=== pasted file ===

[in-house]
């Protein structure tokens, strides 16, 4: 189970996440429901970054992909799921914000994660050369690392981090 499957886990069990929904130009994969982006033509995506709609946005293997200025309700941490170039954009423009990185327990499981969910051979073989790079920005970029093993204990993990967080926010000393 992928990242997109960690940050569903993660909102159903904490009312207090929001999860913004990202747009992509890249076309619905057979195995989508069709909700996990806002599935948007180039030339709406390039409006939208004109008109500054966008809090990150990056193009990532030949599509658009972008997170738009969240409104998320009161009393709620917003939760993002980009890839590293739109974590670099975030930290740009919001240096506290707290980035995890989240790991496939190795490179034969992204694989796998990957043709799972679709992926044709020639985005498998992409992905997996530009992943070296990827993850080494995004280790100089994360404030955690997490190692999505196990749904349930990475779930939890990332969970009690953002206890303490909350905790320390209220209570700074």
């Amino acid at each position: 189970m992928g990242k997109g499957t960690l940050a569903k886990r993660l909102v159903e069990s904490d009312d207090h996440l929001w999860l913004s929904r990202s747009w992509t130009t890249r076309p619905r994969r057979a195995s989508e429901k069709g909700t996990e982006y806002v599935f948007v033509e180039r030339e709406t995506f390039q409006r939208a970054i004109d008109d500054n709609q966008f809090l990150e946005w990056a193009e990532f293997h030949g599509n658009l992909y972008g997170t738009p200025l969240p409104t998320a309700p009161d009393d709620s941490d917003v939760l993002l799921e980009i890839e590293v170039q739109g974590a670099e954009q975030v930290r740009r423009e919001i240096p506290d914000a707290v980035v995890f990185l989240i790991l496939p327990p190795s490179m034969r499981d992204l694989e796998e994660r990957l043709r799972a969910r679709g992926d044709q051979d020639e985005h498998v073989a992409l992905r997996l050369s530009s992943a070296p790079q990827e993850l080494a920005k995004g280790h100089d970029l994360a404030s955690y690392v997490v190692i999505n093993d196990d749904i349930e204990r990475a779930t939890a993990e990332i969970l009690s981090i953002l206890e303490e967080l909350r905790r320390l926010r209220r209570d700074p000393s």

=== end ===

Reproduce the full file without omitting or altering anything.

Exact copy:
[in-house]
């Protein structure tokens, strides 16, 4: 189970996440429901970054992909799921914000994660050369690392981090 499957886990069990929904130009994969982006033509995506709609946005293997200025309700941490170039954009423009990185327990499981969910051979073989790079920005970029093993204990993990967080926010000393 992928990242997109960690940050569903993660909102159903904490009312207090929001999860913004990202747009992509890249076309619905057979195995989508069709909700996990806002599935948007180039030339709406390039409006939208004109008109500054966008809090990150990056193009990532030949599509658009972008997170738009969240409104998320009161009393709620917003939760993002980009890839590293739109974590670099975030930290740009919001240096506290707290980035995890989240790991496939190795490179034969992204694989796998990957043709799972679709992926044709020639985005498998992409992905997996530009992943070296990827993850080494995004280790100089994360404030955690997490190692999505196990749904349930990475779930939890990332969970009690953002206890303490909350905790320390209220209570700074």
């Amino acid at each position: 189970m992928g990242k997109g499957t960690l940050a569903k886990r993660l909102v159903e069990s904490d009312d207090h996440l929001w999860l913004s929904r990202s747009w992509t130009t890249r076309p619905r994969r057979a195995s989508e429901k069709g909700t996990e982006y806002v599935f948007v033509e180039r030339e709406t995506f390039q409006r939208a970054i004109d008109d500054n709609q966008f809090l990150e946005w990056a193009e990532f293997h030949g599509n658009l992909y972008g997170t738009p200025l969240p409104t998320a309700p009161d009393d709620s941490d917003v939760l993002l799921e980009i890839e590293v170039q739109g974590a670099e954009q975030v930290r740009r423009e919001i240096p506290d914000a707290v980035v995890f990185l989240i790991l496939p327990p190795s490179m034969r499981d992204l694989e796998e994660r990957l043709r799972a969910r679709g992926d044709q051979d020639e985005h498998v073989a992409l992905r997996l050369s530009s992943a070296p790079q990827e993850l080494a920005k995004g280790h100089d970029l994360a404030s955690y690392v997490v190692i999505n093993d196990d749904i349930e204990r990475a779930t939890a993990e990332i969970l009690s981090i953002l206890e303490e967080l909350r905790r320390l926010r209220r209570d700074p000393s």